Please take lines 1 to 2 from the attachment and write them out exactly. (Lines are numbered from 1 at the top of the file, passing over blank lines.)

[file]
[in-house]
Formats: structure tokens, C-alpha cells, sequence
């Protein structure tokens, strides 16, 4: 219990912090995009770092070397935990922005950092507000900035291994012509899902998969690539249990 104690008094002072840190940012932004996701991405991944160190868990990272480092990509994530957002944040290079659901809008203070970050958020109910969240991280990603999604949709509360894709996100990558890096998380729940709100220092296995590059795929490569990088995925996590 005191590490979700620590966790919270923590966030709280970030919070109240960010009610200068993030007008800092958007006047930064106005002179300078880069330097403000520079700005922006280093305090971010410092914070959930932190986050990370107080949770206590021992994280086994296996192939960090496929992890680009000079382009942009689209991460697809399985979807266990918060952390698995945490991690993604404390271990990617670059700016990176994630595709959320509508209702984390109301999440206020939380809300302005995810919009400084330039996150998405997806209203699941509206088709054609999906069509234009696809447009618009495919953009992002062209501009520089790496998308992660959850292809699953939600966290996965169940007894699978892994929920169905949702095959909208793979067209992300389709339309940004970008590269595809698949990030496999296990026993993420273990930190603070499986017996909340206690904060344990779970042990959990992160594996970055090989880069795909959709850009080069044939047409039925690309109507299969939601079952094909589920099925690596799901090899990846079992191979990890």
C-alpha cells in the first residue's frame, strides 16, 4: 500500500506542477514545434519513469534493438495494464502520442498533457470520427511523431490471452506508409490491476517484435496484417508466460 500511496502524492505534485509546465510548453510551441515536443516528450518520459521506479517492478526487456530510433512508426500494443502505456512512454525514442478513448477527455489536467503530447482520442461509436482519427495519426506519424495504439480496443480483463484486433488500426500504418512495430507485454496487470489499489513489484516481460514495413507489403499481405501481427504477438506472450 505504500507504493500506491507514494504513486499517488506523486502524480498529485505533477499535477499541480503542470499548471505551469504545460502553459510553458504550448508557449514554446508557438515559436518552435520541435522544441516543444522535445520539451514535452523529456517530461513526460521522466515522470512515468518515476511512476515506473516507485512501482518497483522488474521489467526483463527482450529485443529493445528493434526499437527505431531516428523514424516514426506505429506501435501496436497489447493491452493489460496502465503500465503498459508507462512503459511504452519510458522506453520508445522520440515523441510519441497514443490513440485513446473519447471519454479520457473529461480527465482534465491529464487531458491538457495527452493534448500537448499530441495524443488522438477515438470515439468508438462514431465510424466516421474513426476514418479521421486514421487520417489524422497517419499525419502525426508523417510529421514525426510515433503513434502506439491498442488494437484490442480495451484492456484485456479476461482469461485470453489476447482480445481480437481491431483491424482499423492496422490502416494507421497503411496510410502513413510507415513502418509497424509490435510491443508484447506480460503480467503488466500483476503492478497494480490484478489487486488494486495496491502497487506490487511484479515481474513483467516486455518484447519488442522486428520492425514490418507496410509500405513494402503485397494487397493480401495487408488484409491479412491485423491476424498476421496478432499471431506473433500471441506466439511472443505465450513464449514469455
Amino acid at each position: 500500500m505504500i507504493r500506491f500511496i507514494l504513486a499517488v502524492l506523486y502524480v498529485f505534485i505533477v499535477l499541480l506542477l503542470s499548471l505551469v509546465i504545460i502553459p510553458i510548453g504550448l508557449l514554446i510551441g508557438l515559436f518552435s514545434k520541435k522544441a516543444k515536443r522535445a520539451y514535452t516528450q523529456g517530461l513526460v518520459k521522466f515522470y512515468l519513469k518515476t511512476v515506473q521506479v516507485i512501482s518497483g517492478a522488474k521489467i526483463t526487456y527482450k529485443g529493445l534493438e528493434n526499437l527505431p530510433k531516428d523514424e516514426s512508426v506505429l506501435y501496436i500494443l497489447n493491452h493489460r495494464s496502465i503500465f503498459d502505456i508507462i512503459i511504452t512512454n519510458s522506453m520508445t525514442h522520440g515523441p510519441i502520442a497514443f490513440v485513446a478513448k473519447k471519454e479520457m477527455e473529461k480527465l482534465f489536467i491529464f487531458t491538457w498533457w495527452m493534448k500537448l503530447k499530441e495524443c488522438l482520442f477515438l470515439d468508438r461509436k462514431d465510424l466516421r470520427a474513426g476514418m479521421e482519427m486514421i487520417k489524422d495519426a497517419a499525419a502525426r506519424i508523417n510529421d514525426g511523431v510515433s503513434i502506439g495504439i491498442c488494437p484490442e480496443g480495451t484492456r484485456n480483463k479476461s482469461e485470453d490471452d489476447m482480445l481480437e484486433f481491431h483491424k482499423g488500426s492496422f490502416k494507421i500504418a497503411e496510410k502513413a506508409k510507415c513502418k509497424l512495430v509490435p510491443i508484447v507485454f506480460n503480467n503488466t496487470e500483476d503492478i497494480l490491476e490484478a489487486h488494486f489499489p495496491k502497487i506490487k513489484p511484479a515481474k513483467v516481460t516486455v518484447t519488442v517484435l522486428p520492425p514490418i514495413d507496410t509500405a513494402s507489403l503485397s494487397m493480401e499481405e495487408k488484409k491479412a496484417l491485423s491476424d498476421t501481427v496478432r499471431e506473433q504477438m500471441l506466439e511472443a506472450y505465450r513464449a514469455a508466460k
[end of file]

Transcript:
[in-house]
Formats: structure tokens, C-alpha cells, sequence